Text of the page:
Rudolph takes nostalgic look back
Chuck Rudolph hasn’t lived in Parkersburg since 1984 but has fond memories of growing up here.
Rudolph’s recollections of living in Parkersburg from 1964-84 form the basis of his new book, “Days in Parkersburg, A boy and his family.” Rudolph, 51, who lives in Ladysmith, Va., about an hour from Washington, D.C., describes his 131-page book as a “nostalgia piece.”
“I wrote this book because I thought Parkersburg was a wonderful little town and a great place to grow up. It was fantastic to think about some of my childhood memories,” Rudolph wrote in an email.
The book is a story about the importance of family, traditional values and time-honored practices, he said.
Growing up at 1722 Avery St. afforded Rudolph easy access to City Park, Parkersburg High School and downtown Parkersburg, he noted. He attended McKinley Elementary School, VanDevender Junior High and PHS, where he graduated in 1981.
The cover of the book is a painting of the Avery Street home he grew up in. The painting was done by his mother, Ann Rudolph, a former Wood County Schools teacher who lives near Chuck in Virginia.
Rudolph ran cross country and track at PHS and attended West Virginia Boys State in 1980. After graduating from Furman University in Greenville, S.C., in 1985, he moved to Hilton Head, S.C., where he taught and coached at the high school from 1991-2003.
Rudolph has taught, primarily U.S. History, at Chancellor High School in Fredericksburg, Va., for the past 11 years. He has written two other books: “Pets in My Heart,” published in 2010, and “Devo’s Time,” published in 2012.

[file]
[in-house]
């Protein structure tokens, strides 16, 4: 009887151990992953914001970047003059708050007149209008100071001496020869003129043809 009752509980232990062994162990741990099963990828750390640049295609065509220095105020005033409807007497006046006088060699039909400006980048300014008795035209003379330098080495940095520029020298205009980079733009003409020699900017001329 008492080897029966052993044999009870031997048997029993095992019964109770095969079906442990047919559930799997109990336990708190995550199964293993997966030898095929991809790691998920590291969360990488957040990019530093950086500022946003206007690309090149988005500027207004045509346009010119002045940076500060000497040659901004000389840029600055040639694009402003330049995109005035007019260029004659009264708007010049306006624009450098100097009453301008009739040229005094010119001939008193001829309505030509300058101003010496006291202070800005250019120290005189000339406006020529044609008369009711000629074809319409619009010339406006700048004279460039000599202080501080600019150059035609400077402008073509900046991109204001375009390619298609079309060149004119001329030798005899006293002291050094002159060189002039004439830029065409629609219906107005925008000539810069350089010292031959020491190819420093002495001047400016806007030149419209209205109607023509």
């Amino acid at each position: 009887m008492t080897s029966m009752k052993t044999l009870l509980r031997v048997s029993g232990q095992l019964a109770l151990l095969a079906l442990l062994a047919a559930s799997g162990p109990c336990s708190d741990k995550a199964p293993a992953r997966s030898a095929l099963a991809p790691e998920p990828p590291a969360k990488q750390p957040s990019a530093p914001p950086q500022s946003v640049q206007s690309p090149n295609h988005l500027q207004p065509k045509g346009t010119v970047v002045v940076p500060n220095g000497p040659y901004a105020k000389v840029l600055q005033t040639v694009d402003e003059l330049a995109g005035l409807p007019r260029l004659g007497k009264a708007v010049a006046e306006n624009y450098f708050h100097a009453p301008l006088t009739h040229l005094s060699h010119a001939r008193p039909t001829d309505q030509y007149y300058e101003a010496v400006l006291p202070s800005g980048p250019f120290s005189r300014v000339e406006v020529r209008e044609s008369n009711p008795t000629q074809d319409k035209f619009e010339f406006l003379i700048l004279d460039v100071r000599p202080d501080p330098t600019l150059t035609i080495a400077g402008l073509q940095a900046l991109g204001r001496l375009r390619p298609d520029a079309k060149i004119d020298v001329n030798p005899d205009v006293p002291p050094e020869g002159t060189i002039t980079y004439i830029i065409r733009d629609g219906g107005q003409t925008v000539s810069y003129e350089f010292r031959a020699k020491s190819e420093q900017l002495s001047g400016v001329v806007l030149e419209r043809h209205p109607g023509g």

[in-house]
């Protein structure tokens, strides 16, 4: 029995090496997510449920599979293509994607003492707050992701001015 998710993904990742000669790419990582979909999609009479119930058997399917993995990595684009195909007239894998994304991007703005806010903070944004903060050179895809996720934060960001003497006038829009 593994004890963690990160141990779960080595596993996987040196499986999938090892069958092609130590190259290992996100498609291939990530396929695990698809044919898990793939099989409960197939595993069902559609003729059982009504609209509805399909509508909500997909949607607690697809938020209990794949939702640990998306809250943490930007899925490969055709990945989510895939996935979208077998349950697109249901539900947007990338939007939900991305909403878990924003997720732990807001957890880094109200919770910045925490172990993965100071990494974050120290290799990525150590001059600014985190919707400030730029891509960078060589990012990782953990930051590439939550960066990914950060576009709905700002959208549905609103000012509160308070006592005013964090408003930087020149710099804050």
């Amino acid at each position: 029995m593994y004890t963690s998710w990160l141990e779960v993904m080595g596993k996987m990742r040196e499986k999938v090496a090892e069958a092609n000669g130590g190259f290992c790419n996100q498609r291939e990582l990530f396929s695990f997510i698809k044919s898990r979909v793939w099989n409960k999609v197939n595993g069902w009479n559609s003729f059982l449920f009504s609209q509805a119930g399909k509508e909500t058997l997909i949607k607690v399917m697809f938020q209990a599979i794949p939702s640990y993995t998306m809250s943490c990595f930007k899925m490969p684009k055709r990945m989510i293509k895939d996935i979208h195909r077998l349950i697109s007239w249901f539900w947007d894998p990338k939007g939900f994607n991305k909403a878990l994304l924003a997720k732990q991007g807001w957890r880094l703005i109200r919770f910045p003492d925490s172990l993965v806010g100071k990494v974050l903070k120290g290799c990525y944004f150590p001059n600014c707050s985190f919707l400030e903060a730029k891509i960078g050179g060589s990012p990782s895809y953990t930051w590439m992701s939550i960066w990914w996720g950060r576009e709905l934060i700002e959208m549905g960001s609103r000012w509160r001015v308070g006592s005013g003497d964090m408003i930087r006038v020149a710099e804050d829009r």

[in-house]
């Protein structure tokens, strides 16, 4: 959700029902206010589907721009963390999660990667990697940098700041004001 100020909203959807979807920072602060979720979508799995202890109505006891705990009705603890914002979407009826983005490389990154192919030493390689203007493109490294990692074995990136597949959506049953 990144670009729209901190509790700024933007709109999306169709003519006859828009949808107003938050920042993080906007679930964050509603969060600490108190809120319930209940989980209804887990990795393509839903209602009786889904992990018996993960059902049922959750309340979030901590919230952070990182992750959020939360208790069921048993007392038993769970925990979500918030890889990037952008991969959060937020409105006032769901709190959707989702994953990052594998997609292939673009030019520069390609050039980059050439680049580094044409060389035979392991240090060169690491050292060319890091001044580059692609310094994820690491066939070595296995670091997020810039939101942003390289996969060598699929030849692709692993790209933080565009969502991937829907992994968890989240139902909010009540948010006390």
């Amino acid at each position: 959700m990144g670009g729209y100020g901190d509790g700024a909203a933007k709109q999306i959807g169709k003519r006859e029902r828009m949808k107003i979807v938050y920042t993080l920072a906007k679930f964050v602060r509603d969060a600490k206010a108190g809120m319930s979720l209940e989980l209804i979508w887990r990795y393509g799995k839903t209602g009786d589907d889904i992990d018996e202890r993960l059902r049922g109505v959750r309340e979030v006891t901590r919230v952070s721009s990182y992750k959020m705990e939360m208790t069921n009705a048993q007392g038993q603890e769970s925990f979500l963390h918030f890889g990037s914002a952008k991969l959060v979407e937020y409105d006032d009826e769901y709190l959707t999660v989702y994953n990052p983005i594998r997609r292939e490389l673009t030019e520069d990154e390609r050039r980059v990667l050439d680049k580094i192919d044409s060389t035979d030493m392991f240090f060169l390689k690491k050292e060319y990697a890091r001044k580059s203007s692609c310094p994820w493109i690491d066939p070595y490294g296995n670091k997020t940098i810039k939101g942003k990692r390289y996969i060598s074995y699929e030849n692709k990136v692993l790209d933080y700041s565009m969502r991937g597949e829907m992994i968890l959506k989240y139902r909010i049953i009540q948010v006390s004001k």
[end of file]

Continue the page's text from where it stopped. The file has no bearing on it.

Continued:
His new book as author Charles H. Rudolph is available from Amazon.com.
“I have a lot of friends from Parkersburg. I miss Parkersburg,” Rudolph said.
Will Lockhart is “having a blast” as a member of the a cappella singing group Gentleman’s Rule.
The eight-man group has just finished filming a national PBS special, which is airing locally at 11 a.m. today on WOUB-Public TV. Gentleman’s Rule has recorded its first album “Act Accordingly” and will embark on a second national tour next month with appearances in Chicago, Atlanta, Los Angeles, Las Vegas, Philadelphia, Pittsburgh, Florida, Cleveland, Cincinnati and other locations.
Lockhart, 25, is the son of Roger Lockhart of Bethesda, Md., (a 1974 graduate of Parkersburg South High School), and Sarah Taylor of Washington, D.C. His grandmother Shirley Lockhart lives in south Parkersburg and Will has other relatives in Wood County.
Will, who grew up in the D.C. suburbs, said he has enjoyed his yearly visits to Parkersburg. He has been singing since the age of 5 and sang as a boy chorister at the Washington National Cathedral beginning when he was in the fifth grade.
Lockhart and the other members of Gentleman’s Rule are graduates of Indiana University where they sang together in a college group. Gentleman’s Rule, based in Chicago, coincided its album release in 2012 with a two-week run at Chicago’s Royal George Theatre. This was followed by a national tour supporting Under The Streetlamp, comprised of the former cast members of “Jersey Boys.”
Lockhart, a baritone, said it has been exciting to travel and promote the group. I caught up with Lockhart for a brief telephone interview this week while the group was visiting with a PBS station in Los Angeles.
Lockhart described Gentleman’s Rule’s performances as fast-paced and uptempo with a contemporary spin on favorite songs.
The group’s concerts feature music for everyone – classic 70s & 80s, country, Top 40 hits and classical music, according to its website. Recent concerts have featured music by Hall & Oates, Bob Marley, Bruno Mars, Gavin DeGraw, Peter Gabriel and Rascal Flatts.
Wouldn’t it be great if Gentleman’s Rule could perform at the Smoot Theatre?
Contact Paul LaPann at firstname.lastname@example.org